A young enthusiast is thrilled with a skull printed in a FabLab in New York City. A FabLab will soon be built in Brunswick. Photo by Anna Kaziunas France.by Chris Chase
Coastal Journal staff
BRUNSWICK — Brunswick will soon be the location of a cutting-edge laboratory known as a Fab Lab, an open-source laboratory that will be fully accessible by the public.
The Maine FabLab project aims to create a “fabrication lab” allowing its users to create “almost anything,” and stems from the ideas of Neil Gershenfeld, a professor at MIT. The project itself is intended to “provide widespread access to modern means for invention,” according to the MIT website devoted to the subject.
“It’s a place where anyone can make almost anything, and that’s the concept,” said Sarah Boisvert, the founder of the Maine FabLab.
Each lab is intended to share “core capabilities,” including a computer-controlled laser cutter, a numerically controlled milling machine, and other advanced fabrication devices designed to manufacture complex goods at low cost. In addition to this, the latest 3D printing technology will be present, allowing for objects to be printed out.
However, having a 3D printer doesn’t make a place a FabLab, as Boisvert explained.
“There’s so much hype now on 3D printing,” said Boisvert. “Now everybody who has bought a 3D printer has said that they’re a FabLab, and that is not the case. The truth is, 3D printing, like any other tool, is not always the right tool for the job.”
The equipment that the FabLab will contain will allow anyone with an idea for a new invention to make that invention a reality, quickly and inexpensively.
In addition to allowing goods to be manufactured cheaply, the equipment they utilize is designed to be easy to use.
“A FabLab is a great way to foster innovation,” said Boisvert. “Anybody with an idea can go down there and make it. If someone has a better idea for a lobster trap, they can go there and make it.”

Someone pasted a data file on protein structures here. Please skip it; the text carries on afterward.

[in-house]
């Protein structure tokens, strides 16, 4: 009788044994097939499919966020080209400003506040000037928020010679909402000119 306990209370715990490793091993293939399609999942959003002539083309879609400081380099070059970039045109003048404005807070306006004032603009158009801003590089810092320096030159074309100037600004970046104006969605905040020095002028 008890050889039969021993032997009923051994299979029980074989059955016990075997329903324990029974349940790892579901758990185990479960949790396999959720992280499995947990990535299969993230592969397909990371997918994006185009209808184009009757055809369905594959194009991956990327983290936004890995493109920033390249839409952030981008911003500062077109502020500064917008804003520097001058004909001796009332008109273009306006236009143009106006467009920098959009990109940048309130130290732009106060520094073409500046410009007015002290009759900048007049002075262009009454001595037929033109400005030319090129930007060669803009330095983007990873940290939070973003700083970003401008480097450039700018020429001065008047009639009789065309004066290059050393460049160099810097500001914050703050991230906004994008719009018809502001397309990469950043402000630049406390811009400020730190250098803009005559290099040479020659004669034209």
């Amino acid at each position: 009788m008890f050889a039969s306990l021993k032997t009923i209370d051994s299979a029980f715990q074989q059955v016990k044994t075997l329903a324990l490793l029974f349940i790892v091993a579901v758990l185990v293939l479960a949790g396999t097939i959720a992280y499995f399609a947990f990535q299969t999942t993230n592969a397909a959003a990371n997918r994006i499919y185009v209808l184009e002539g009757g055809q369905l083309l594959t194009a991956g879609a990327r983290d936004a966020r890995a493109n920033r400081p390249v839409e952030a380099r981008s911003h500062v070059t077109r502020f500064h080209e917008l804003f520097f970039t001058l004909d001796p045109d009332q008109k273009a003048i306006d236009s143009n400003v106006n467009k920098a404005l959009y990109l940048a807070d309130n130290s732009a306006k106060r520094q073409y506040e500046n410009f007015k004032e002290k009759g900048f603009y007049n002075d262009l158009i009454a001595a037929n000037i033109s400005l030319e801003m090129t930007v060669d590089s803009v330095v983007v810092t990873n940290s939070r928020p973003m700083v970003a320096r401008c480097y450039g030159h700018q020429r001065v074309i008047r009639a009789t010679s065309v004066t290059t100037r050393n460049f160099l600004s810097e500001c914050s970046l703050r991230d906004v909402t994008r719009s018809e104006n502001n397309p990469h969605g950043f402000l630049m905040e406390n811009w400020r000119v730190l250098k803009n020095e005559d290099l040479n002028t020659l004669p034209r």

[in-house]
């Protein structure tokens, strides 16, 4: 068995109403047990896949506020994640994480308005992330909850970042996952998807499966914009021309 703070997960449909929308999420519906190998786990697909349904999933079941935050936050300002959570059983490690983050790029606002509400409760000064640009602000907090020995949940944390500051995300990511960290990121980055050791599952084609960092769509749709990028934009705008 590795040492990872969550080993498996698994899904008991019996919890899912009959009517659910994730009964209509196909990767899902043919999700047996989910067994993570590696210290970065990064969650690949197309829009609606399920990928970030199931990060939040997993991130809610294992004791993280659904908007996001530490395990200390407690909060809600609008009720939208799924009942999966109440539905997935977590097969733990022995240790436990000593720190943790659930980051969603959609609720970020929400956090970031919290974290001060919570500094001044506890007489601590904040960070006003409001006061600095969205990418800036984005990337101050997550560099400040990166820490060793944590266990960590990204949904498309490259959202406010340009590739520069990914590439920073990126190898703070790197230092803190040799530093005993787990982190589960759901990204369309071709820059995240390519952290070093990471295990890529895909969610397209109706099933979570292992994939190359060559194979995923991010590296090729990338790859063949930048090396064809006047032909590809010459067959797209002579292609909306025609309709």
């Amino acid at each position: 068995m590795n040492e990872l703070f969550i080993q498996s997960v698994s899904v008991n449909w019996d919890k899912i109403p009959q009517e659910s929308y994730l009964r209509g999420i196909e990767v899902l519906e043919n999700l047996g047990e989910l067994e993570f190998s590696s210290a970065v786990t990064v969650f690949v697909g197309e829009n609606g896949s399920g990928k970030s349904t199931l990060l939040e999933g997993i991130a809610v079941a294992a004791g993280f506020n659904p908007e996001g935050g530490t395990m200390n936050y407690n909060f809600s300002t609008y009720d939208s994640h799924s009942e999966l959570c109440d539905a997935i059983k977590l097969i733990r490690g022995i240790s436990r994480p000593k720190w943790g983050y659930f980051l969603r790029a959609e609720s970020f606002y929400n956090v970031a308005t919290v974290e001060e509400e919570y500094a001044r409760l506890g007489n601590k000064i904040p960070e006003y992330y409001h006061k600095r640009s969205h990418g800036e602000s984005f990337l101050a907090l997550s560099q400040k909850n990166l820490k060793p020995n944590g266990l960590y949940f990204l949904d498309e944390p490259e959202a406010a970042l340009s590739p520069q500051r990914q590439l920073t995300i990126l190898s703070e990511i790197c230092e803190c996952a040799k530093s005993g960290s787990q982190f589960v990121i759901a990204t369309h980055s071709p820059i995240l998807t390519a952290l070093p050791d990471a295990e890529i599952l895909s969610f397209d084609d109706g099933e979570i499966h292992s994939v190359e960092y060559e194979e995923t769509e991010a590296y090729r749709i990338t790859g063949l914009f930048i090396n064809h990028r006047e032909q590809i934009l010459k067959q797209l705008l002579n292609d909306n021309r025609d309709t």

The Maine FabLab is planned to be a traditional MIT style FabLab, which follows the guidelines put out by Gershenfeld. The lab itself will be “open source,” which will allow people from across the globe exchange ideas freely with anyone using the lab.
“The members of the FabLab community document and improve each others designs and processes,” said Boisvert.
Perhaps the most essential part of the FabLab is that the equipment will be come with the expertise of people who know the insides and outs of the equipment. Instructors and teachers will be there that can assist anyone in producing their vision.
“The 3D printers are not as easy to use as people make them out to be,” said Boisvert. “Taking a design from software and translating it over to the equipment is usually the most difficult part.”
The FabLab is being paid for in part by a crowdfunding campaign. The rest of the cost is being covered by interested parties who feel that the FabLab will be a positive piece of infrastructure for the city of Brunswick.
Boisvert says she got the idea from seeing other FabLabs in action, and found that they offer valuable tools and knowledge and can help interest kids in math and science.
“I visited one of the FabLabs in Boston, and what struck me, when I spoke to those kids who were probably freshman in college, was that you could see in their eyes how much they loved science and math,” said Boisvert.
Although there is no set date or location yet, according to Boisvert, there has been enough interest in the FabLab that it is certain to be put into place next year, preferably near a school so that it is easier to use for education purposes.
“It’s always interesting to work on projects where there is market pull,” said Boisvert of the project. The rising popularity of 3D printers has driven excitement about the project, which she feels is justified.
“In the case of kids interested in math and science, they’re doing fun things, they’re doing stuff that is just so cool,” said Boisvert. “If they can actually make something, and then all their friends are excited, it’s just so cool.”